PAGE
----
PINK: The history of a punk, pretty, powerful color / by Cinthia Contreras

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September 7, 2018- January 5, 2019

Where: Fashion Institute of Technology, New York, NY

Pink provokes exceptionally strong feelings of both “attraction and repulsion. “Indeed, pink has been called “the most divisive of color.” When a journalist for the Washington Post learned that tens of thousands of protesters were planning to wear pink “pussy hats” at the Women’s March of 2017, she warned: “Please, sisters, back away from the pink.” The issues facing women are “serious stuff”, she wrote, and “cute” pink hats risked trivializing those issues.

Pink has been a recurrent theme in women’s fashion, where it has often implied different types of femininity- from sweet and innocent to edgy and erotic. Consider the names for different shades: Bay pink, ballet-slipper pink, Barbie pink, Blush pink, Bordello pink, Bubble gum pink, Candy pink, Flesh pink, Hot pink, Lingerie pink, Peach pink, Petal pink, Porcelain pink, Pompadour pink, Princess pink, and Shocking pink.

This exhibition begins by exploring the history of pink in Euro-American fashion from the 1850’s to 1990’s, when dominant paradigm could be described as “Pretty in Pink.” A diorama of pink toys, many from the 1950’s, reinforces the message. Yet the stereotype of pink-for-boys is surprisingly recent. As late as 1927, American department stores were still arguing about which color went with which gender.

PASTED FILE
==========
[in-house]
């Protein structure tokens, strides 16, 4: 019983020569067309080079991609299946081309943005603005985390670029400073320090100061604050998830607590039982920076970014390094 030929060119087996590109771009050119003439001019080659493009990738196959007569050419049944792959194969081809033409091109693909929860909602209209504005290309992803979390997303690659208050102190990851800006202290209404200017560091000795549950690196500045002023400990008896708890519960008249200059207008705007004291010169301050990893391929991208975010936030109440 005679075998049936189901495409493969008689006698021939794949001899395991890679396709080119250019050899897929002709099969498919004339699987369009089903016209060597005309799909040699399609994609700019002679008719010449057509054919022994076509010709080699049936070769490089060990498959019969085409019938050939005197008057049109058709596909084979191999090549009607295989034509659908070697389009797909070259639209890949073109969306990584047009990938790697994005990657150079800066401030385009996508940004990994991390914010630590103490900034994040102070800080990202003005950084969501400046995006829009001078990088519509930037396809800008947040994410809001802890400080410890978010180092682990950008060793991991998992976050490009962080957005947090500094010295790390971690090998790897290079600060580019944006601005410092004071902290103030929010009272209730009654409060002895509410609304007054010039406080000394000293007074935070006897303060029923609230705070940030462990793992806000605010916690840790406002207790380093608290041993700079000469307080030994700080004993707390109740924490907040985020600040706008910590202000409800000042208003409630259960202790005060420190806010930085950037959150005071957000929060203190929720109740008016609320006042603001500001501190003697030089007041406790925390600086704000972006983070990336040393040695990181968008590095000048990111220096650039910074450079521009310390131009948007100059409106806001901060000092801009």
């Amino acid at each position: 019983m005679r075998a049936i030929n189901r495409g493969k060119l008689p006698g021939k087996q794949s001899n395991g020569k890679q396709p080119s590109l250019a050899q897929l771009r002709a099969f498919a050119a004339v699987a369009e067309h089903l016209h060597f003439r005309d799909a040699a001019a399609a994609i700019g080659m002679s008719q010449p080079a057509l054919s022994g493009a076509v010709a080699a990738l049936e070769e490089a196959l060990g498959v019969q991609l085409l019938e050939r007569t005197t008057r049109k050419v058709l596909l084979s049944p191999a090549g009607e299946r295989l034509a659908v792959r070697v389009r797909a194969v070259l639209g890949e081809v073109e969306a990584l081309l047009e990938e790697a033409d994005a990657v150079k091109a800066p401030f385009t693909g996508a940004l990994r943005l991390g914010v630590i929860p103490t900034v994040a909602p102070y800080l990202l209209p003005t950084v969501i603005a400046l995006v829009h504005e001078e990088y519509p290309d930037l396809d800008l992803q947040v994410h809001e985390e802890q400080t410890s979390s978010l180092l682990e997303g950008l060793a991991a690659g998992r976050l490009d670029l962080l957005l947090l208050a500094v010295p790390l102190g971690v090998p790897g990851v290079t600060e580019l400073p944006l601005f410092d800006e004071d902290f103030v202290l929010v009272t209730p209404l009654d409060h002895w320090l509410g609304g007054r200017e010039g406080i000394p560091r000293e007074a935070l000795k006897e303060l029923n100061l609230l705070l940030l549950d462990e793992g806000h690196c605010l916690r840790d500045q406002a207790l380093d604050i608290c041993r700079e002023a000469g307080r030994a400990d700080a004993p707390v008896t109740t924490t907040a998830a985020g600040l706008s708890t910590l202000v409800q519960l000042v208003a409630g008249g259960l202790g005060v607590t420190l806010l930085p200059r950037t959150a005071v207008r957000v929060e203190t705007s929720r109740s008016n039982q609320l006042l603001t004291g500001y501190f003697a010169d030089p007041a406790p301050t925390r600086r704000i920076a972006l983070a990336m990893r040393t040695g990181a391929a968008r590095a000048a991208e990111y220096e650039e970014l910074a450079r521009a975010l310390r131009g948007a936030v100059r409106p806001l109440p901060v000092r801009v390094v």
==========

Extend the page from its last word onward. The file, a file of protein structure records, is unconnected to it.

In reality, the symbolism and significance of pink have varied greatly across world history, as visitors will see when they enter the second gallery. During the eighteenth century, for example, pink was the most fashionable color for both gentleman and ladies. By the nineteenth century, color was feminized, as Euro-American men adopted black suits. But in many other parts of the world, pink continued to be a unisex color. As Diane Vreeland said, “Pink is the navy blue of India.”

Pink has played an especially important role in the African diaspora and, by extension, in many genre of popular music. “Pink is the only true rock and roll color,” argued Paul Simonon, bass guitarist for The Clash. Sugar Ray Robinson’s pink Cadillac influenced Elvis Presley, and when the Harlem rapper Cam’ron wore pink mink to New York Fashion Week in 2002, he launched a lasting trend for this sign of masculine confidence.

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Fast forward to 2016, when Véronique Hyland proclaimed the birth of Millennial pink, “ironic pink, pink without the sugary prettiness. “Pink was no longer “déclassé.” It was “cool and androgynous.” The name has disappeared, but pink continues to be fashionable, in part because it is not longer regarded as an exclusively feminine color. Yet it remains highly eroticized. Janelle Monáe’s single “Pynk” emphatizes the color’s association with pink parts of the body , such as lips, nipples, and genitals.

“Color is a natural, phenomenon, of course, but it is also a complex cultural construct, “writes the great color historian Michael Pastoureau. “There is not transcultural truth to color perception… It is society that ‘makes’ color, defines it, gives it meaning. “Once associated primarily with negative stereotypes of femininity, today , as i-D magazine puts it: pink is “punk, pretty, and powerful.”